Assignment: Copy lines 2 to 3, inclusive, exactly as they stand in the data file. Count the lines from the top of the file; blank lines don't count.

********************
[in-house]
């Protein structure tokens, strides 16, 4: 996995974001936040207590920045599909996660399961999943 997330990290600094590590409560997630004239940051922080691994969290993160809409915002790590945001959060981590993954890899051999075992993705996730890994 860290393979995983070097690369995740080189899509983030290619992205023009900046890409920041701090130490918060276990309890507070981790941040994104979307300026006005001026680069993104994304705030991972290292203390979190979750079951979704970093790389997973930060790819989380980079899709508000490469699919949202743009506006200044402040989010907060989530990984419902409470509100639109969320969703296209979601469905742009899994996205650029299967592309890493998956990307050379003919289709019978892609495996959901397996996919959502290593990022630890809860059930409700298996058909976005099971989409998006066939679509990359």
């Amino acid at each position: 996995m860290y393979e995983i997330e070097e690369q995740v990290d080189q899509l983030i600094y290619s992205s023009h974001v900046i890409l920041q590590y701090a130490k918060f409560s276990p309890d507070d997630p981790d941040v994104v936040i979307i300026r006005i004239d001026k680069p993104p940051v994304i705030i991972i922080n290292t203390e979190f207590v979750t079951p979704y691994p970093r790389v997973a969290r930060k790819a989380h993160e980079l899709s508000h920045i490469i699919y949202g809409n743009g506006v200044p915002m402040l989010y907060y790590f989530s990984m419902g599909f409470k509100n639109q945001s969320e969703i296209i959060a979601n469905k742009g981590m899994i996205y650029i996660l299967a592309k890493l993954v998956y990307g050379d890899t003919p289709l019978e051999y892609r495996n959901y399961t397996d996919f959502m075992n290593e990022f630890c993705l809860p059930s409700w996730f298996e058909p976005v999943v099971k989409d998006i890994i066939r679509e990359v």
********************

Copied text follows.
């Protein structure tokens, strides 16, 4: 996995974001936040207590920045599909996660399961999943 997330990290600094590590409560997630004239940051922080691994969290993160809409915002790590945001959060981590993954890899051999075992993705996730890994 860290393979995983070097690369995740080189899509983030290619992205023009900046890409920041701090130490918060276990309890507070981790941040994104979307300026006005001026680069993104994304705030991972290292203390979190979750079951979704970093790389997973930060790819989380980079899709508000490469699919949202743009506006200044402040989010907060989530990984419902409470509100639109969320969703296209979601469905742009899994996205650029299967592309890493998956990307050379003919289709019978892609495996959901397996996919959502290593990022630890809860059930409700298996058909976005099971989409998006066939679509990359």
């Amino acid at each position: 996995m860290y393979e995983i997330e070097e690369q995740v990290d080189q899509l983030i600094y290619s992205s023009h974001v900046i890409l920041q590590y701090a130490k918060f409560s276990p309890d507070d997630p981790d941040v994104v936040i979307i300026r006005i004239d001026k680069p993104p940051v994304i705030i991972i922080n290292t203390e979190f207590v979750t079951p979704y691994p970093r790389v997973a969290r930060k790819a989380h993160e980079l899709s508000h920045i490469i699919y949202g809409n743009g506006v200044p915002m402040l989010y907060y790590f989530s990984m419902g599909f409470k509100n639109q945001s969320e969703i296209i959060a979601n469905k742009g981590m899994i996205y650029i996660l299967a592309k890493l993954v998956y990307g050379d890899t003919p289709l019978e051999y892609r495996n959901y399961t397996d996919f959502m075992n290593e990022f630890c993705l809860p059930s409700w996730f298996e058909p976005v999943v099971k989409d998006i890994i066939r679509e990359v």